Faculty from the Center share their excitement about the transformative ability of Positive Organizational Scholarship to elevate individuals and organizations.
April 16, 2015
The symbol of a tree is often used when describing Positive Organizational Scholarship. Rooted in research, its strong foundation allows it to stand in the face of skepticism, negativity, and languishing. As it grows, the tree has the ability to venture into a flourishing state, but it needs proper nutrients and care. As the tree gets stronger, its branches, full of rich nourished leaves, spread up and outward, forming thriving connections and occupying new, uncharted space.
April 10, 2015
“Micro-Moves,” according to Karen Golden Biddle, Professor of Organizational Behavior at Boston University School of Management, are barely noticeable variations in thought and behavior that generate collective enthusiasm, build hope, and develop momentum for further change. These small modifications in daily routines and organizational practices have the power to add up to something extraordinary: Macro-Impact.
The Task-Enabling™ Exercise (TEE) is a reflective process that makes task-enabling, or helping, more visible, intentional, and impactful for you and others. After you reflect on a specific experience of task-enabling and how it was effective or ineffective, the TEE guides you through the process of identifying task-enabling patterns and devising an action plan to make […]
Positive Leadership™ The Game is an interactive card game designed for leaders of all levels that helps you generate innovative solutions to business problems through structured brainstorming. Played in groups of 3-10 people, this game uses the underlying principles of positive organizations to spark multiple strategies for leading positive change and development. To request a […]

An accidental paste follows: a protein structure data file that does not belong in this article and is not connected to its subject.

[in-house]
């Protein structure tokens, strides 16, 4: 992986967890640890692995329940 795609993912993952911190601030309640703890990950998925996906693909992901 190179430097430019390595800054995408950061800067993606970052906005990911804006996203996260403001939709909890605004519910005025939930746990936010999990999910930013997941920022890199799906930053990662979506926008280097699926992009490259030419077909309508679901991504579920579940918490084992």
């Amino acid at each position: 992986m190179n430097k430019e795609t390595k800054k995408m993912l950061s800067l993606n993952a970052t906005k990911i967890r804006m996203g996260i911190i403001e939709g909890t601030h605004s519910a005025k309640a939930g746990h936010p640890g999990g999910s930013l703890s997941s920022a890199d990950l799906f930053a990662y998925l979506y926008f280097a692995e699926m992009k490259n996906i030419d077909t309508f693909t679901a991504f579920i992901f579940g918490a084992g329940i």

Gretchen Spreitzer quoted in Time:
“Instead of focusing on at-work happiness, it’s more useful to set a goal of thriving at work, says Gretchen Spreitzer, professor of management and organizations at the University of Michigan and another one of the study’s authors. ‘When one is thriving they have the joint experience of feeling energized and alive at work at the same time that they are growing, getting better at their work, and learning,’ she says.”
Kim Cameron mentioned in the Harvard Business Review:
“Kim Cameron and his colleagues at the University of Michigan… have discovered a way to improve performance that has nothing to do with dishing out benefits or deploying new processes. In a research article published in the Journal of Applied Behavioral Science Cameron and his coauthors found that a workplace characterized by positive and virtuous practices excels in a number of domains.”